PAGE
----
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Strategic Management of Information and Communication Technology: The United States Air Force Experience with Y2K systems support marginal functions, and may be converted or replaced later” (GAO 1997). The early 1997 GAO assessment guide focused on project management and organized the five-phase plan into 52 key processes. Of those, only two (2.16, under Assessment, and 5.6, under Implementation) related to developing contingency plans. One year later, the situation was already viewed quite differently. GAO released a guide devoted entirely to business continuity and contingency planning that began, “Time is running out for solving the Year 2000 problem” (GAO 1998b). As the Y2K response moved into its final year, complex efforts to complete and validate system renovations began to run up against equally complex efforts to develop and prepare viable contingency plans: “When we did the original studies in the spring of 1999, we realized the difficulty of fixing a serious, mission-critical problem within the time constraint for initiating the contingency plan” (Air Force Y2K Lessons Learned Workshop speaker). Many organizations shifted their primary focus from fixing and testing code to developing and monitoring contingency plans, or continuity of operations plans (COOPs) as they were called in the Air Force. (We return to the issue of COOPs in the lessons-learned sections, particularly in Chapter 4.) 1.4.2.4. From Technology to Political and Legal Issues For ICT professionals, Y2K first came to light as a technology issue concerning date representation. For the many other people who were increasingly drawn into the Y2K process, however, the primary motivators were more likely to be legal and, especially for government agencies, political. This was particularly true for corporate executives, agency administrators, and their staffs. For the AFY2KO, the impetus was not from the scientific community. Instead, “it came from the political side. Senator Bennett and others had the foresight to make this thing the issue that it became” . Given the huge potential for liability, early in the Y2K process corporations began sending queries about the readiness of their products through their legal rather than technical staff. By early 1998 this practice, in conjunction with the growing realization that Y2K preparation often called for high levels of coordination and cooperation across organizations, led to serious concerns that legal pressures would inhibit the flow of information vital to the success of these efforts. For example, the 375th AW/Y2K could not get any information from the vendors: “They just wouldn’t say yes or no to the compliance status of anything because they didn’t want to be held liable.” On July 30, 1998, at the request of the White House, Sen. Robert Bennett (R-Utah) introduced the Year 2000 Information Disclosure Act. This bill, passed early in October, provided liability protection from inaccurate statements made by organizations acting in good faith when sharing Y2K information. While no additional federal Y2K legislation was passed, many organizations extended the focus on good faith beyond information disclosure to general Y2K response activities. The perception was that if good faith precautions were taken in addressing Y2K risks, legal protection would follow. There were calls for due diligence in

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Strategic Management of Information and Communication Technology: The United States Air Force Experience with Y2K addressing Y2K, though the meaning of this term was not always clear. For example, it often was interpreted as “if you saw something you could do, you had better do it.” The mandate came down under due diligence. … This was interpreted to mean that almost anything anybody could mention, you had to do that. … Because of the fear of being legally responsible… the only way you could not do something was if you could guarantee zero probability that there would be the possibility of an error. … Nobody could do that. (AMC/SCA) In many cases, this trend led to the use of auditing agencies and other legally focused means of monitoring Y2K response efforts. “We did whatever we could but then we thought, what if they ask whether we have done enough? Well, we could call out the audit agency, which we did on three different occasions. … Then of course the DOD IG (Inspector General) [wanted] to get involved” (AFCA). Government agencies were especially impacted by the increased political scrutiny of Y2K. In September 1997, Rep. Stephen Horn (R-Calif.) began issuing a congressional Y2K report card that produced such headlines as “Year 2000 Report Flunks 3 Agencies” and continued to get considerable attention throughout the Y2K effort, from the media and the agencies themselves (Barr 1997). The Department of Defense [DOD] received a C- on the first report. “Representative Horn probably did more to spur this whole process on than anybody” (AFCA). GAO reports also had a major impact. While these reports often focused on technical aspects of the problem, they also emphasized the legal and legislative motivations. For example, “DOD’s quarterly readiness reports do not fulfill the legislative reporting requirements under 10 U.S.C. 482 (the section of the U.S. Code that mandates such reporting) because they lack specific detail on deficiencies and remedial actions; as a result, these reports do not provide information needed for effective oversight of military readiness” (GAO 1998a). As might be expected, there was a wide range of reactions to congressional involvement in the Y2K response effort including, among others, the following: A large part of what you are talking about…wasn’t driven by any sort of need other than the political pressure. (AMC/SCA) External pressures caused us to have to report a lot of things we had never reported before. Some of which, now that we’ve come to grips with it, is not a bad thing. (AFCA) Is it rationally needed from a technical standpoint? No. But the measure of merit, in many cases, is you’re doing things to satisfy the political institution and the political pressures. …Political pressure is why we spent our time looking at everything as opposed to looking at the really important things. (AMC/HQ) Politics is part of the environment. It’s a reality of the environment that should not be put in pejorative terms. You know political leaders are not technologists; therefore, when these sorts of things happen, they naturally are not going to react with what is the engineering rational response. They are going to react with what is the politically rational response. It’s just as rational in their decision-making frameworks. (AFXO/IWD) We return to political and legal issues in other lessons-learned sections, particularly under the discussion of risk and response in Chapter 4.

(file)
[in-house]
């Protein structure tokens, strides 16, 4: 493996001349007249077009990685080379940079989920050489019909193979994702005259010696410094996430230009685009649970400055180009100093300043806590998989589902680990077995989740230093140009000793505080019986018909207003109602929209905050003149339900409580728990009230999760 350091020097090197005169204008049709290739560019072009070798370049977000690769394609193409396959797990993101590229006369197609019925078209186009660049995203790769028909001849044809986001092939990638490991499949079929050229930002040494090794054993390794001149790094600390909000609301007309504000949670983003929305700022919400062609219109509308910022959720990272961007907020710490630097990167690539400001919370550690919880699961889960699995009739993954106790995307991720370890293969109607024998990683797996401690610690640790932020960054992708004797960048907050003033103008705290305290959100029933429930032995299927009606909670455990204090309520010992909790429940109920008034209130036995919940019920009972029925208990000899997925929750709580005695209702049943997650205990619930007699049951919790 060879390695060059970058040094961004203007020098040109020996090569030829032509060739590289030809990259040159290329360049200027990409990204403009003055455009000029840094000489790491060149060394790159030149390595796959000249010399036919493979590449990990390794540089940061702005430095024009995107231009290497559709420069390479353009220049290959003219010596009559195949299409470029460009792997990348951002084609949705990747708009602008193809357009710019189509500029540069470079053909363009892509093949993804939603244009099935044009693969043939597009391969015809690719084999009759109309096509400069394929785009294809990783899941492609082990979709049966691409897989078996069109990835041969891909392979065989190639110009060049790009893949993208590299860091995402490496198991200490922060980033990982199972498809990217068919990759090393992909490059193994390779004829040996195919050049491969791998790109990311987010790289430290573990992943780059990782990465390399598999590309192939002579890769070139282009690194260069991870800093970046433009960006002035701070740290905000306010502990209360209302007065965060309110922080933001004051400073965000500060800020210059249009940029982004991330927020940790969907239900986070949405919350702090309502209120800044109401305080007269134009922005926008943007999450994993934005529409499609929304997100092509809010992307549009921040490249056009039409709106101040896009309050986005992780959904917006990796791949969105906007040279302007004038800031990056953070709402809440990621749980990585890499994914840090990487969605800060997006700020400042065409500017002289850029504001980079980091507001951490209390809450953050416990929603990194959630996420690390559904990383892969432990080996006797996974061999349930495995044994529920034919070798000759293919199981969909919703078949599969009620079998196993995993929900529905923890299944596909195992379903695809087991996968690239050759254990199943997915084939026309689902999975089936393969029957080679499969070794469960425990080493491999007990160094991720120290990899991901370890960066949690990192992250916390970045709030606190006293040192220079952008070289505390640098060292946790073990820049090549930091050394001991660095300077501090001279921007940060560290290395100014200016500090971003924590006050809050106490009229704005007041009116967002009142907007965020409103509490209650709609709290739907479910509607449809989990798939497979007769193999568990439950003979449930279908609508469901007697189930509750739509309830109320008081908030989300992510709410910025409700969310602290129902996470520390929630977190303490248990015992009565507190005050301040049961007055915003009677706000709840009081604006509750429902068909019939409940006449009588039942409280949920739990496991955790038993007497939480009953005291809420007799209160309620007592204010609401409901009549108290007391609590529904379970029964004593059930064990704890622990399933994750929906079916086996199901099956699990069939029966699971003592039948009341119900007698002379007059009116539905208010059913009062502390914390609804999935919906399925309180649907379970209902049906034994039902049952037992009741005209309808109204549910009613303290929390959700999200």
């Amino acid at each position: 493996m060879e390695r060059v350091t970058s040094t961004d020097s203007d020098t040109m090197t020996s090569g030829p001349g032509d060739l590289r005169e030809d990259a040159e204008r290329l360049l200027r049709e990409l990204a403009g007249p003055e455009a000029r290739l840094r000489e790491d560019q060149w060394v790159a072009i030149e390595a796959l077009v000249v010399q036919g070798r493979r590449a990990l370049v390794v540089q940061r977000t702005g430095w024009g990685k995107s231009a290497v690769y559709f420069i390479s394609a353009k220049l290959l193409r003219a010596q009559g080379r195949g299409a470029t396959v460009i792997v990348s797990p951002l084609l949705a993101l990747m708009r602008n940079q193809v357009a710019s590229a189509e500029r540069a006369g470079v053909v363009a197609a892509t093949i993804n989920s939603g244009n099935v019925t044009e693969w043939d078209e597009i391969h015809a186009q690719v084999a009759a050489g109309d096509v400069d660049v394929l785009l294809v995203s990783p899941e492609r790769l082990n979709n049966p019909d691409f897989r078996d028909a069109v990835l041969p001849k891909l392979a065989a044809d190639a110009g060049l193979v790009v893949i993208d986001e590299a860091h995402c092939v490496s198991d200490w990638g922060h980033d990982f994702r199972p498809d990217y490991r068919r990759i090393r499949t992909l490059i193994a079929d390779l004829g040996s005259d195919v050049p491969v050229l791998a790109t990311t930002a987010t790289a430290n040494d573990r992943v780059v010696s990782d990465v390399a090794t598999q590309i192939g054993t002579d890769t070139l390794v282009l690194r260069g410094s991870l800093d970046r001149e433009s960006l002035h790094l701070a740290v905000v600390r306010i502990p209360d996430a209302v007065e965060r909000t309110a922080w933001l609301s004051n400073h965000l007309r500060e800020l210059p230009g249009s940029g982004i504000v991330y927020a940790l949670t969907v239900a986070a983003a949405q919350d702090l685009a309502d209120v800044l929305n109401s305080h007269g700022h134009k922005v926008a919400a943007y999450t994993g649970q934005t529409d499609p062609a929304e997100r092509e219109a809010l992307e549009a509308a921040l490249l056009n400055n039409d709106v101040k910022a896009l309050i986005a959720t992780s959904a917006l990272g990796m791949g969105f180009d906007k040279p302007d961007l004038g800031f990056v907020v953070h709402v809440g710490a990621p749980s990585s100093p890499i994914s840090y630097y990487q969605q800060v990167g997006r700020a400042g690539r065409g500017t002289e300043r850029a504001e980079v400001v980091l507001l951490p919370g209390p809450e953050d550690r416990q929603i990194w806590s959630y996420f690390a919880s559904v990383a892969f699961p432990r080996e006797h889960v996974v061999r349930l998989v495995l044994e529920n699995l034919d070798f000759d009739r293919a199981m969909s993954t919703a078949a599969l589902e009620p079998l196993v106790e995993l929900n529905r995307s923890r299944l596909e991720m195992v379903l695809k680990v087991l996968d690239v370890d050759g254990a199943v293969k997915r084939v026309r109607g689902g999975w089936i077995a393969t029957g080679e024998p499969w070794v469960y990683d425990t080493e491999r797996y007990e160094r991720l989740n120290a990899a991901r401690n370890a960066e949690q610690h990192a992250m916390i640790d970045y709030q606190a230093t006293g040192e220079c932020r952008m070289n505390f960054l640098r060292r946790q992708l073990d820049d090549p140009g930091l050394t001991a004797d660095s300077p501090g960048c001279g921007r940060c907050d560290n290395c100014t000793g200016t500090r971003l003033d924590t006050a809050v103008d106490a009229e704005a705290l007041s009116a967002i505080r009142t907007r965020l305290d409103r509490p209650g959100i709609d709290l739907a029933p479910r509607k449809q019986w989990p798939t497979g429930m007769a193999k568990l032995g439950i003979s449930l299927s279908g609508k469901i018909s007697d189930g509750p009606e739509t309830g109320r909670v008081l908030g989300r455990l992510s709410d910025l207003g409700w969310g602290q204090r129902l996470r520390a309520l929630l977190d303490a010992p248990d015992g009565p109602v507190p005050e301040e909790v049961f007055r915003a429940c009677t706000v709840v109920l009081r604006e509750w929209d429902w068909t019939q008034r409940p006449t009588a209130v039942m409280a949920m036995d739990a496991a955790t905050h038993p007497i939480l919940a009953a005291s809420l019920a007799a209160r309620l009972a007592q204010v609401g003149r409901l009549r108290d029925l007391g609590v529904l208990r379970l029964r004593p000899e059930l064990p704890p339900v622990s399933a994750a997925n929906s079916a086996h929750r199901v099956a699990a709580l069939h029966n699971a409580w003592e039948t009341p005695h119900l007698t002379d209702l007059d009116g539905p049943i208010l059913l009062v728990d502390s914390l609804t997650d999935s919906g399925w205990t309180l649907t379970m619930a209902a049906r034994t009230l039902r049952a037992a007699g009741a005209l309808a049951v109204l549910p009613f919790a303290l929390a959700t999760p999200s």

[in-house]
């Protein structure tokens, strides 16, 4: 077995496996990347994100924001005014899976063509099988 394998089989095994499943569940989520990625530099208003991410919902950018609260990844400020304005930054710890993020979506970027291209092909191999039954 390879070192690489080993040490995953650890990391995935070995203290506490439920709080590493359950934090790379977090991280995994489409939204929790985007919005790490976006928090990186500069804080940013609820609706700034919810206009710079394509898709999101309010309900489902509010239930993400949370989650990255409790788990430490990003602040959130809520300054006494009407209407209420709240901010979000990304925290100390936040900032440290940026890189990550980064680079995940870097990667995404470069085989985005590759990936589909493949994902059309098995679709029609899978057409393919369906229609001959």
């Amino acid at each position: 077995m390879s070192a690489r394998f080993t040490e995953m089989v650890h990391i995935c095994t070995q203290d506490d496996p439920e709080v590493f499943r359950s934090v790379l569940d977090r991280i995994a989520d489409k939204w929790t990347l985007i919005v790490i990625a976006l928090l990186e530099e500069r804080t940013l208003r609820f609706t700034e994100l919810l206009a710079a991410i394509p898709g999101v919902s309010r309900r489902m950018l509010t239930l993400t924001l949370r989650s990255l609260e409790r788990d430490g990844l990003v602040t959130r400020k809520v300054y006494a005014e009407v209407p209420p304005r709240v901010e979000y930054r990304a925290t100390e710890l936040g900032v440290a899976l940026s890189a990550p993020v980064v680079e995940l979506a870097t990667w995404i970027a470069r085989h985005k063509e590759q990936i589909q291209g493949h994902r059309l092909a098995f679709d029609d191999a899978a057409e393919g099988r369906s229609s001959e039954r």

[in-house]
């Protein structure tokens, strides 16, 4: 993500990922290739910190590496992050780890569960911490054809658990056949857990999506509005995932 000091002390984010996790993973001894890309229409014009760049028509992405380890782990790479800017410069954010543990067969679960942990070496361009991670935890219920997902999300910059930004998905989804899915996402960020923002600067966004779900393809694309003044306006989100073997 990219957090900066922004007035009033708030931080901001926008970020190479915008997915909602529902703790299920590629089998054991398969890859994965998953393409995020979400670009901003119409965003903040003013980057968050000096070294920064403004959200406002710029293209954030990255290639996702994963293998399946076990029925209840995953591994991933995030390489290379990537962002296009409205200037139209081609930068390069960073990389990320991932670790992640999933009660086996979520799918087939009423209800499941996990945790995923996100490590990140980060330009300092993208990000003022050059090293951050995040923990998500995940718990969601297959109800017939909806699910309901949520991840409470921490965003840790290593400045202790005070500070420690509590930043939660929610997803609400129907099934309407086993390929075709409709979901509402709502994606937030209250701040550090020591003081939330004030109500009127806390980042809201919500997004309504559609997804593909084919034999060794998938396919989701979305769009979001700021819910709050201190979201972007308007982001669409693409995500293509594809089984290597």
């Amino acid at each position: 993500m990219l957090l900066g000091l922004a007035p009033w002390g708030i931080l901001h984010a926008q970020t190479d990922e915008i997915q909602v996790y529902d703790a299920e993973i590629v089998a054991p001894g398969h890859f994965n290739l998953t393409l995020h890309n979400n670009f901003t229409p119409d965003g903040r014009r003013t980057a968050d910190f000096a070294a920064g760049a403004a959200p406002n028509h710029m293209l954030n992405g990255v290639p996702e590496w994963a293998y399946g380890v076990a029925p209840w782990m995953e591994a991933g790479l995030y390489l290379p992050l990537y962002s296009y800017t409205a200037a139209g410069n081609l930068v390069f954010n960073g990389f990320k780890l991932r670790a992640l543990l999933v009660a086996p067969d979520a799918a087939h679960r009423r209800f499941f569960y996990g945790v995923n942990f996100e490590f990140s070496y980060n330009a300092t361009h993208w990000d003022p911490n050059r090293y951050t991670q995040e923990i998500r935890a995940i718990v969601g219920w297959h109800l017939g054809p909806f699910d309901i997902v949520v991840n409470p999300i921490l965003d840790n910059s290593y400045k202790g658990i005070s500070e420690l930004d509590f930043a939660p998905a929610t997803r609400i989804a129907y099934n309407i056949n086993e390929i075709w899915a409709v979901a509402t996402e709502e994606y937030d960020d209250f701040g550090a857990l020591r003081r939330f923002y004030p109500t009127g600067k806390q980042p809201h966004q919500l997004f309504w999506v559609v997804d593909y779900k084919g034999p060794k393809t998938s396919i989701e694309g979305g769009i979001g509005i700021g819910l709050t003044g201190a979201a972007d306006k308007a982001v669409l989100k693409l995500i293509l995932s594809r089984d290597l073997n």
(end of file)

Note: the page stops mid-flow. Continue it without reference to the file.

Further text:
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Strategic Management of Information and Communication Technology: The United States Air Force Experience with Y2K 1.4.3. How the Research Opportunity Changed Just as perceptions of and responses to Y2K changed over time, so did Y2K as a phenomenon to be studied and an opportunity through which to learn important lessons. The NRC, working with the Air Force and with the support of the IEEE, began early in 1998 to position itself for a before-and-after study of lessons to be learned from the Y2K experience. Many of the early study aims were based on the assumption that there would be a number of critical, highly visible Y2K infrastructure failures. For example, one Air Force study aim was to use Y2K disruption as a surrogate for information warfare attacks. The hope was to develop a better understanding of how interdependent systems fail and then use that understanding to help make those systems more resistant to outside attack. The level of disruption assumed for this study goal did not occur. (Why it did not occur is addressed in Chapter 4 under lessons related to minimizing risk.) Interestingly, that Y2K did not produce major sustained disruption to critical infrastructure actually makes it a more valuable source of long-term lessons for the operational and strategic management of complex ICT systems. Y2K studies evolved from a focus on fundamental flaws and cascading effects into an analysis of impact on overall strategic management of information and communication technology. This analysis included issues such as maintenance and modernization, life-cycle management of systems and software, functional interdependency and continuity, guidance policies and certification, system ownership and responsibility, training and organizational roles, and security and information assurance. The worldwide Y2K response effort was of incredible magnitude and evolved over many years. It confronted organizational systems for managing ICT with situations they had never faced. People who played significant roles in this Y2K effort were changed in significant ways. Yet because little happened, the tendencies to return to business as usual were strong. We hope that people and organizations do not ignore the valuable, if difficult, lessons gained from the expenditure of hundreds of billions of dollars and countless hours of human effort. We also hope the following sections of this report contribute significantly to the useful dissemination and application of these lessons.